I loved nothing about babysitting, not the way Mrs. B. would tell me to feed Armin his peanut-butter-and-honey sandwich by pretending each bite was a plane. BRRRRRRR comes the plane in for a landing in your mouth. Not the way I felt compelled to look in bathroom drawers, looking for condoms or girly magazines, any evidence sex went on in that house. Not the way it made me jump when the phone rang or how the kids always fell asleep so soundly and so fast. Not even the money. Twenty-five cents an hour in some cases. But what else could I do?

-from Topic post Job! What Job?; writing practice on one of the jobs from this list

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Every now and then QuionMonkey adds a new link on our blogroll after she’s been up until 4 in the morning. I click on it, find she has exquisite taste in blogs, and then start sending her emails about what I discover as I surf. This time I thought I’d share my enthusiasm with you.

One of the newest additions to our blogroll is Typo Of The Day For Librarians. What a beautiful site. Every day there is a new, commonly misspelled word. (In online catalogs, but also in general, I believe.) Words where letters get transposed (fascimile) or left out (aniversary).

It hasn’t made the list yet, but manger will eventually get there, I’m sure. I see it all the time in email communication at work. (All mangers are expected to pass down this information to their staff members…)

It must be a certain type of person who notices words this way. I know I always have. When I was in third or fourth grade we each wrote a page for a class book on what or who we loved. I wrote about my grandma. Bucky Mulvaney wrote about his horses. One of the sentences in his story read, “My hores eat clookes.” I remember some of the kids laughing that he’d used the word hores (pronounced whores) which I laughed about, too, even though I didn’t know what it meant. Much more hilarious, I thought, was that he used clookes; even this afternoon I said to myself as I passed a package of molasses cookies on the table, My hores eat clookes.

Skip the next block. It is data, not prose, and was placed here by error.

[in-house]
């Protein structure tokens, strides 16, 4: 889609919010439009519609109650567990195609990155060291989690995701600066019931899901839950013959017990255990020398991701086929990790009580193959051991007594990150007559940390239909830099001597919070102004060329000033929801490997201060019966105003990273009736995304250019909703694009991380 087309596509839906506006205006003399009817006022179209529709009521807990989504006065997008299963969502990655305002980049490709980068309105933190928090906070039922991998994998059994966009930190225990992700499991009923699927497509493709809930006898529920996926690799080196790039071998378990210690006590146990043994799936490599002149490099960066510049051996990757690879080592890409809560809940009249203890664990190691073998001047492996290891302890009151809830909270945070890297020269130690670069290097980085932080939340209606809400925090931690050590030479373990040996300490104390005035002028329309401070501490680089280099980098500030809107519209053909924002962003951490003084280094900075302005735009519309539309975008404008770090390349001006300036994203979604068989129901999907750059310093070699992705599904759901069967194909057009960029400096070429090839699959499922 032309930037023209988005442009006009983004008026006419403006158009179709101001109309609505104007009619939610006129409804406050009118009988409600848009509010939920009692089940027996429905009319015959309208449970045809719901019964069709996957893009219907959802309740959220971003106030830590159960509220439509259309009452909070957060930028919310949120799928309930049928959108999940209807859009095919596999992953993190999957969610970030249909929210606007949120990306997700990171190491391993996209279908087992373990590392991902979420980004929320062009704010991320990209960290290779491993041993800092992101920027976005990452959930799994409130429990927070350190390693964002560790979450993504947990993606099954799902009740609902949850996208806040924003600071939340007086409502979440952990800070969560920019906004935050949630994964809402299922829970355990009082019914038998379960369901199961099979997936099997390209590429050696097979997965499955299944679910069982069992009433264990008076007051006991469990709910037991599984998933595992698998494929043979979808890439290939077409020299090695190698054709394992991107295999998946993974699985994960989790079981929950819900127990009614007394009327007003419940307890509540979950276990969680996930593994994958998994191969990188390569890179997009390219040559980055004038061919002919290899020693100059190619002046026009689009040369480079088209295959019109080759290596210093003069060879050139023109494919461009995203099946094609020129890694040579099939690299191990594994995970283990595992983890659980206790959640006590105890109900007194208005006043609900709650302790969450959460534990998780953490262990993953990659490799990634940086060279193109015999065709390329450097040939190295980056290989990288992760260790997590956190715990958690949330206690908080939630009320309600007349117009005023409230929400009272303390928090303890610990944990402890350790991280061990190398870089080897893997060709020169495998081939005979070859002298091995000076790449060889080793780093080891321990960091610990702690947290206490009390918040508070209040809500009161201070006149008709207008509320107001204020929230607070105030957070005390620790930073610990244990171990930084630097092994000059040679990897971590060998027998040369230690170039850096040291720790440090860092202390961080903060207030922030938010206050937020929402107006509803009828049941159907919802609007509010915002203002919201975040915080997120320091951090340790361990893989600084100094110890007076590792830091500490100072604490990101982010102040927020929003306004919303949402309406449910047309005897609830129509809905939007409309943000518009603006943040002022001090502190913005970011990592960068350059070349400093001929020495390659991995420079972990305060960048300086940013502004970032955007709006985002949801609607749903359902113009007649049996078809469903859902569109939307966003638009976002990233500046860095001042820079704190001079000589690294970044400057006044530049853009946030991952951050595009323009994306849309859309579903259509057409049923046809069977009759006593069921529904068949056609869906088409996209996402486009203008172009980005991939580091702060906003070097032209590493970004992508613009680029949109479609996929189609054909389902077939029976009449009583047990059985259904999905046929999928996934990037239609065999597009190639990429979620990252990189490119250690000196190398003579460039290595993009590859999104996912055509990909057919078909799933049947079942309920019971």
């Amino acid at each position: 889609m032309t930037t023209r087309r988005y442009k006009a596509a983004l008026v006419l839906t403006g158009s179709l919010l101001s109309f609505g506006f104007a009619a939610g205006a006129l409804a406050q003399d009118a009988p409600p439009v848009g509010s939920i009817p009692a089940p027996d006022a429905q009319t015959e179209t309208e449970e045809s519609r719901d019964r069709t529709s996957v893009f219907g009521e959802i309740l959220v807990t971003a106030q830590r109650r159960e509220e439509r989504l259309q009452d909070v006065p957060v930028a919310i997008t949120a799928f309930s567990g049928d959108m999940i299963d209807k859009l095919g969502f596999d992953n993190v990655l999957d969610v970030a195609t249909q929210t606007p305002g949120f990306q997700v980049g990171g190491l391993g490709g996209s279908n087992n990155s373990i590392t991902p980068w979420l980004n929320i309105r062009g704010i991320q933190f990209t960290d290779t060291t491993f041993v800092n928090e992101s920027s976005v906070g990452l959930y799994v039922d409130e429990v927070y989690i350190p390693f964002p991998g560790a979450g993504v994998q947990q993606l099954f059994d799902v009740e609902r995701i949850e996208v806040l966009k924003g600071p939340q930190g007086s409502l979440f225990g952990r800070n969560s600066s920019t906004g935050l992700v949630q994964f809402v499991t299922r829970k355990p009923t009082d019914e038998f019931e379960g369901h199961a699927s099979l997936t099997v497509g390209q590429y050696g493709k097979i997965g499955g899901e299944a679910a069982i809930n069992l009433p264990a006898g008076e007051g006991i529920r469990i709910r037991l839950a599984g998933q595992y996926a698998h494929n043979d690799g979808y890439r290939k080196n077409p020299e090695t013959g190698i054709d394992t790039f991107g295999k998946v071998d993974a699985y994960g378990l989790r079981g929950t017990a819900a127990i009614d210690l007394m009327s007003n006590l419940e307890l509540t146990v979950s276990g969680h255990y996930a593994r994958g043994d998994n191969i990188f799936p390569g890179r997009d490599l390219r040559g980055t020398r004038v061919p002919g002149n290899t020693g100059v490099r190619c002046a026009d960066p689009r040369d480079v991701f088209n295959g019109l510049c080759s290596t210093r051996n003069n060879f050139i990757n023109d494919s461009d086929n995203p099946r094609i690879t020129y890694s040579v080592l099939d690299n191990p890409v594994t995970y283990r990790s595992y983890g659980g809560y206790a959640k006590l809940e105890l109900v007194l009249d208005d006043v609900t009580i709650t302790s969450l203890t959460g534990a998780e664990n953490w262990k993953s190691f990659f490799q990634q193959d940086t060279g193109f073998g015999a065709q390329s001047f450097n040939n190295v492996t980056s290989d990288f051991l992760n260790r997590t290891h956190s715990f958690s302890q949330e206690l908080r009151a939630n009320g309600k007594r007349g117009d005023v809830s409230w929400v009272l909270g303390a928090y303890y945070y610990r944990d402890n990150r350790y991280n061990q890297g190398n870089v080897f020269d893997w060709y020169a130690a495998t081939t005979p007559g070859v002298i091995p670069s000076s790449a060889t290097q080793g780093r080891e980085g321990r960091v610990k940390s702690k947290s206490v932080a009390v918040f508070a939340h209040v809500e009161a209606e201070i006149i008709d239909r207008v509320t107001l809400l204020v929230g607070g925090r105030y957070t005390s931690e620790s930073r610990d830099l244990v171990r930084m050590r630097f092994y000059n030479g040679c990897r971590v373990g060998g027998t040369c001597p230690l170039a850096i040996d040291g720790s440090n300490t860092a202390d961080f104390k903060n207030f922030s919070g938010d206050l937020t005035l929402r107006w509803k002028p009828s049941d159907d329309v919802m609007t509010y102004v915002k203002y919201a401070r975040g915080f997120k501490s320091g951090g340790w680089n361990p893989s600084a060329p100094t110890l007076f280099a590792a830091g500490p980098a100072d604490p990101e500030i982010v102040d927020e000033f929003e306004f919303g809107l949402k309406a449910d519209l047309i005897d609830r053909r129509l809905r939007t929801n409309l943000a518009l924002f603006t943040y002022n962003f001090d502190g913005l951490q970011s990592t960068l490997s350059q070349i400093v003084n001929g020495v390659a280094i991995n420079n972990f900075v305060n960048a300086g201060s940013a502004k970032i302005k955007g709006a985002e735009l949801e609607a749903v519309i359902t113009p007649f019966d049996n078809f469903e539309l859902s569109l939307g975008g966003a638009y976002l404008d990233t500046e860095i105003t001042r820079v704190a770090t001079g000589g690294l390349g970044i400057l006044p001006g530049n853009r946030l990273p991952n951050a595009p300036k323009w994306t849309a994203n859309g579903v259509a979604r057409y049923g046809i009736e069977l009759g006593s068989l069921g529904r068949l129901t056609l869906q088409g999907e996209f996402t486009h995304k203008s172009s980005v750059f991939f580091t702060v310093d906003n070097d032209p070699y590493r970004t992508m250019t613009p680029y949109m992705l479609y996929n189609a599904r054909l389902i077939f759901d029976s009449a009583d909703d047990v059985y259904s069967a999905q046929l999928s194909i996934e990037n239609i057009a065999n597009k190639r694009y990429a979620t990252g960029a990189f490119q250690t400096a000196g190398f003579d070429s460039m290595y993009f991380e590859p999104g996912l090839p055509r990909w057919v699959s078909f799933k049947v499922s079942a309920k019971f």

The other blog connection QM made was to Grammar Police. (Grammer, btw, already appeared in Typo Of The Day.) A few days ago, Shawn of Grammar Police did a post on words mispronounced in childhood. She shared an embarrassing incident where she asked her mother what the word episcopal meant, except the word got so butchered in the asking that her mother didn’t know what it was. That led to her mother’s admission that she, too, had one of these words.

I shouldn’t make fun of Bucky. I had (and still have) plenty words of my own. One I’ve been thinking about lately is saloon. I used to spend summers with my grandma and grandpa in a small town in northeastern New Mexico. Grandpa had been a cowboy, and I guess to get some excitement in retirement he went almost every day to the saloon. He’d say he was going grocery shopping, but Grandma would say in a disgusted voice, “Agh, he’s going to the saloon.” Having never been to a saloon, yet having been to the A-la-Mode Salon where Grandma got her hair done, I spent at least two summers wondering why my weathered ol’ cowboy of a grandpa liked going to the saloon every day.

Anyway, thanks QM, for loving words as much as I do, especially when we get them all wrong.